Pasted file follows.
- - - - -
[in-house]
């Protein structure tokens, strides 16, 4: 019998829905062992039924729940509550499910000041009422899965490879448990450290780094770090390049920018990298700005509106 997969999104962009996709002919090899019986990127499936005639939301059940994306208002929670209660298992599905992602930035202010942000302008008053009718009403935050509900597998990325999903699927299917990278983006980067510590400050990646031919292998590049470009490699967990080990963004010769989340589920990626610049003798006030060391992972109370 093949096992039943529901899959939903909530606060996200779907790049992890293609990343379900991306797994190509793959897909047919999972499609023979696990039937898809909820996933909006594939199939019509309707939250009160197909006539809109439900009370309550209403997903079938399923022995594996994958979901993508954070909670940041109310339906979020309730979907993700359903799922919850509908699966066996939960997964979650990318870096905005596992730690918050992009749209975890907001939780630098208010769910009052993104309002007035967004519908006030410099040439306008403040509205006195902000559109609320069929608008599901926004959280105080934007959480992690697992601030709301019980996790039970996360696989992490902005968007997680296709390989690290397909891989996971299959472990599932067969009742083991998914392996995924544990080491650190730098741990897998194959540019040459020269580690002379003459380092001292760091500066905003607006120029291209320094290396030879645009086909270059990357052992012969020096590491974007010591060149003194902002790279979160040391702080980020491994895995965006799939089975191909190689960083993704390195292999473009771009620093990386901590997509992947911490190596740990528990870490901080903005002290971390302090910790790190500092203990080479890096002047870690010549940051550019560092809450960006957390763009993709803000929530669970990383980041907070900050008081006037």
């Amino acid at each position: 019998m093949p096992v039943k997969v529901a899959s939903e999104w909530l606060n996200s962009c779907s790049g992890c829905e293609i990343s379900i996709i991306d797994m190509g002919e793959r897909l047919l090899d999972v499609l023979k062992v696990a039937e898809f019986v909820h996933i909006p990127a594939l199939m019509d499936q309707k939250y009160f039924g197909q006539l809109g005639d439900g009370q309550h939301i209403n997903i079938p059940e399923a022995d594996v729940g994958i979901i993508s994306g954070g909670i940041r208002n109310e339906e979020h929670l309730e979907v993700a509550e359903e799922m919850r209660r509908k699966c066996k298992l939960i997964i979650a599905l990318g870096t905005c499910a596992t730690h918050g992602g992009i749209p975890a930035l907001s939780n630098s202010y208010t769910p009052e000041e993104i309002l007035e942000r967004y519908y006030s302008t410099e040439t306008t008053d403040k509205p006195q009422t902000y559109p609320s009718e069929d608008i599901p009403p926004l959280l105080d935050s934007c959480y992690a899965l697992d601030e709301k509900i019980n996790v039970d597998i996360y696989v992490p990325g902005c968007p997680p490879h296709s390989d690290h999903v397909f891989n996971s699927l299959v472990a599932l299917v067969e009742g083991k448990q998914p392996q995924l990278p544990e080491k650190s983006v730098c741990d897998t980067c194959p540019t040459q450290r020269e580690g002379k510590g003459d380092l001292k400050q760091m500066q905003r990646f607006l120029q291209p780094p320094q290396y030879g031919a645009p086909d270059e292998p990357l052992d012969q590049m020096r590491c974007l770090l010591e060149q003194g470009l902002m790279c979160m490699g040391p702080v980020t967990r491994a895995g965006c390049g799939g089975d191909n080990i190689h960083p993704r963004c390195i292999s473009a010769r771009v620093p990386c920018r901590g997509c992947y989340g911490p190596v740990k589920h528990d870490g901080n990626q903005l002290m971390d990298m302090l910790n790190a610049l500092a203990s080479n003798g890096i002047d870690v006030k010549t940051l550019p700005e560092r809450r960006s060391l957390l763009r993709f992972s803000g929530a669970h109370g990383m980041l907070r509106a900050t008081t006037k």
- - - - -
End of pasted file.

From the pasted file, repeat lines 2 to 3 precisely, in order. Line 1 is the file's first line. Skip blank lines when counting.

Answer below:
């Protein structure tokens, strides 16, 4: 019998829905062992039924729940509550499910000041009422899965490879448990450290780094770090390049920018990298700005509106 997969999104962009996709002919090899019986990127499936005639939301059940994306208002929670209660298992599905992602930035202010942000302008008053009718009403935050509900597998990325999903699927299917990278983006980067510590400050990646031919292998590049470009490699967990080990963004010769989340589920990626610049003798006030060391992972109370 093949096992039943529901899959939903909530606060996200779907790049992890293609990343379900991306797994190509793959897909047919999972499609023979696990039937898809909820996933909006594939199939019509309707939250009160197909006539809109439900009370309550209403997903079938399923022995594996994958979901993508954070909670940041109310339906979020309730979907993700359903799922919850509908699966066996939960997964979650990318870096905005596992730690918050992009749209975890907001939780630098208010769910009052993104309002007035967004519908006030410099040439306008403040509205006195902000559109609320069929608008599901926004959280105080934007959480992690697992601030709301019980996790039970996360696989992490902005968007997680296709390989690290397909891989996971299959472990599932067969009742083991998914392996995924544990080491650190730098741990897998194959540019040459020269580690002379003459380092001292760091500066905003607006120029291209320094290396030879645009086909270059990357052992012969020096590491974007010591060149003194902002790279979160040391702080980020491994895995965006799939089975191909190689960083993704390195292999473009771009620093990386901590997509992947911490190596740990528990870490901080903005002290971390302090910790790190500092203990080479890096002047870690010549940051550019560092809450960006957390763009993709803000929530669970990383980041907070900050008081006037």
């Amino acid at each position: 019998m093949p096992v039943k997969v529901a899959s939903e999104w909530l606060n996200s962009c779907s790049g992890c829905e293609i990343s379900i996709i991306d797994m190509g002919e793959r897909l047919l090899d999972v499609l023979k062992v696990a039937e898809f019986v909820h996933i909006p990127a594939l199939m019509d499936q309707k939250y009160f039924g197909q006539l809109g005639d439900g009370q309550h939301i209403n997903i079938p059940e399923a022995d594996v729940g994958i979901i993508s994306g954070g909670i940041r208002n109310e339906e979020h929670l309730e979907v993700a509550e359903e799922m919850r209660r509908k699966c066996k298992l939960i997964i979650a599905l990318g870096t905005c499910a596992t730690h918050g992602g992009i749209p975890a930035l907001s939780n630098s202010y208010t769910p009052e000041e993104i309002l007035e942000r967004y519908y006030s302008t410099e040439t306008t008053d403040k509205p006195q009422t902000y559109p609320s009718e069929d608008i599901p009403p926004l959280l105080d935050s934007c959480y992690a899965l697992d601030e709301k509900i019980n996790v039970d597998i996360y696989v992490p990325g902005c968007p997680p490879h296709s390989d690290h999903v397909f891989n996971s699927l299959v472990a599932l299917v067969e009742g083991k448990q998914p392996q995924l990278p544990e080491k650190s983006v730098c741990d897998t980067c194959p540019t040459q450290r020269e580690g002379k510590g003459d380092l001292k400050q760091m500066q905003r990646f607006l120029q291209p780094p320094q290396y030879g031919a645009p086909d270059e292998p990357l052992d012969q590049m020096r590491c974007l770090l010591e060149q003194g470009l902002m790279c979160m490699g040391p702080v980020t967990r491994a895995g965006c390049g799939g089975d191909n080990i190689h960083p993704r963004c390195i292999s473009a010769r771009v620093p990386c920018r901590g997509c992947y989340g911490p190596v740990k589920h528990d870490g901080n990626q903005l002290m971390d990298m302090l910790n790190a610049l500092a203990s080479n003798g890096i002047d870690v006030k010549t940051l550019p700005e560092r809450r960006s060391l957390l763009r993709f992972s803000g929530a669970h109370g990383m980041l907070r509106a900050t008081t006037k």